It interested me that Walton Hill Common was known by people I asked as Walton Common or simply the common. Dropping names like that makes a place more personal, as if to say: to me, this is the common; there may be other commons but they are just that, other commons. One might just as well add the prefix my or our common. For me, Southborough’s is an other common while Tunbridge Wells’ is the common. I wonder if this experience, of having a common that felt like it was mine, is a major reason for embarking on this project. Most likely, it is.
I came across a tree hung with decorations and messages close to the church. This seems to be becoming a feature of open space, as I’ve found them elsewhere, including Bristol’s Durdham Downs. Like Bristol’s this one has been a focus for difficult feelings around the covid pandemic.
As I investigated, a group of people gathered as their paths crossed on their walks, both with and without dogs, and a friendly bit of banter began between them. One spotted me with my camera and, half-joking, told me to make sure the common stayed secret: her common.
There are several reasons why it’s like that in the first place. One is that, unlike Tunbridge Wells’ common, Southborough’s is on the edge of town. Another is that it lacks facilities – a car park, toilets, and now also the ubiquitous coffee van, and it doesn’t have the draw of the handsome sandstone outcrop of Wellington Rocks, site of countless childhood games.
There’s perhaps another reason why it’s an other common. Though Southborough and Tunbridge Wells sprawl into one another, Southborough is its own place, with its own council and mayor. It’s also close to the industrial and heavily terraced area of High Brooms, a more settled working class area than you’ll find in Tunbridge Wells, where the working class areas are mostly on peripheral post-war estates. And so its social history is different and the people who have been using it for decades are more mixed (Southborough was also where the ultra-rich and royalty often stayed when taking the waters in Tunbridge Wells). I could sense this difference in the slightly rough-around the edges gathering of commons users: people came up to me and started asking questions and talking to me, an informal manner I’ve never experienced on Tunbridge Wells Common, which though friendly, is a little more reserved.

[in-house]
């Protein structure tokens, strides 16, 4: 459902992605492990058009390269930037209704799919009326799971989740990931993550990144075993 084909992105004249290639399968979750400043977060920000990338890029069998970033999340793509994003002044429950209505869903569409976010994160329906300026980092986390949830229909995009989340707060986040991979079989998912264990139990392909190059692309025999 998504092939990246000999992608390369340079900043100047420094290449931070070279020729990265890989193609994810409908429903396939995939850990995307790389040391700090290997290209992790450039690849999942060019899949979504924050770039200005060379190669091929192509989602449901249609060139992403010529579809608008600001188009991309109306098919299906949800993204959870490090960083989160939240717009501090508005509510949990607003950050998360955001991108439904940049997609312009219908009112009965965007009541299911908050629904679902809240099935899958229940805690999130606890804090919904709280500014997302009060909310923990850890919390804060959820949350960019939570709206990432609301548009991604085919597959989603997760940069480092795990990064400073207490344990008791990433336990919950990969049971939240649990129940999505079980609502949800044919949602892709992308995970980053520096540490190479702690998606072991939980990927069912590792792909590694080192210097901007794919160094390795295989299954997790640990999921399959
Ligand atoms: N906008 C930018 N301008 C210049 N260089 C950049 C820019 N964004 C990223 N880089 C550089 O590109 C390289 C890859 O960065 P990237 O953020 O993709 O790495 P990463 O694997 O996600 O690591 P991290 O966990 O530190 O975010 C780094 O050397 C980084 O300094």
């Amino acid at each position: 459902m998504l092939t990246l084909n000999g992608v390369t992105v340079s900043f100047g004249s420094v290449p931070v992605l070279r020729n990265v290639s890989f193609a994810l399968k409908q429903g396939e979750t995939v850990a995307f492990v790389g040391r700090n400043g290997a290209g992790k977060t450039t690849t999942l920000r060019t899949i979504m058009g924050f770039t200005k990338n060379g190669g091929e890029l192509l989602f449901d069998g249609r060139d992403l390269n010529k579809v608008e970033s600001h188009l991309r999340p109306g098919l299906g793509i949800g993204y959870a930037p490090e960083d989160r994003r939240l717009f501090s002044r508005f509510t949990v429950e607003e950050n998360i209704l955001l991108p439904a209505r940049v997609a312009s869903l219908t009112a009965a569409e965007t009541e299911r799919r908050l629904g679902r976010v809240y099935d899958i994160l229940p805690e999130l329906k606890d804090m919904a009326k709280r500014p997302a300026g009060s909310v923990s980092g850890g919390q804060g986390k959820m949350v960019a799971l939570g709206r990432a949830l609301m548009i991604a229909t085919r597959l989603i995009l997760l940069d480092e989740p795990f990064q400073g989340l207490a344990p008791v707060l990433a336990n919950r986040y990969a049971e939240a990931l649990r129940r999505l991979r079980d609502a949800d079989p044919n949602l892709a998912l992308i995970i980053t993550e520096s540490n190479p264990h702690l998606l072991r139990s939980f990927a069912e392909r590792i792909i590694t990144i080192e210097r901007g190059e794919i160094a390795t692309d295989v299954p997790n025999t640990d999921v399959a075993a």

One final comment about borders, because I can’t resist talking them. First, the beechwood slope, Whortleberry Wood, though part of the Southborough Common area, isn’t actually registered common, nor is it even access land. Not that you’d know; it belongs to the place of Southborough Common as much as Holden Pond or the Cricket Ground and I’d even go so far as to say that, for me, it’s the deep heart of the common, despite being at the edge. The existence of a medieval wood bank around the wood, revealed in an archaeological survey which suggests it might have had iron railings too, is a physical manifestation of this, and in fact it once belonged to a separate estate. Its enclosure, the survey suggests, was to keep out cattle and deer to grow wood for timber and protect the chalybeate springs at the bottom of the slope. What my own experience tells me is that, to no small extent, we create our own affective and aesthetic maps of commons as with all places which defy, ignore or transcend the power structures around them. In other words, Whortleberry Wood is part of Southborough Common because that’s what it is for me.
Second, there are a few houses on the common itself. One of these faces onto the green and its grassy lawn blends into verge past a public bench. Right at the bench, as you’ll see in the picture, there’s a change in the way the grass is mown, presumably because the verge is mown by the council and the private lawn by the householder. And yet there’s no little fence dividing the two, just a subtle little change between the public and private. It all looks like a very amicable relationship. I hope that’s the case.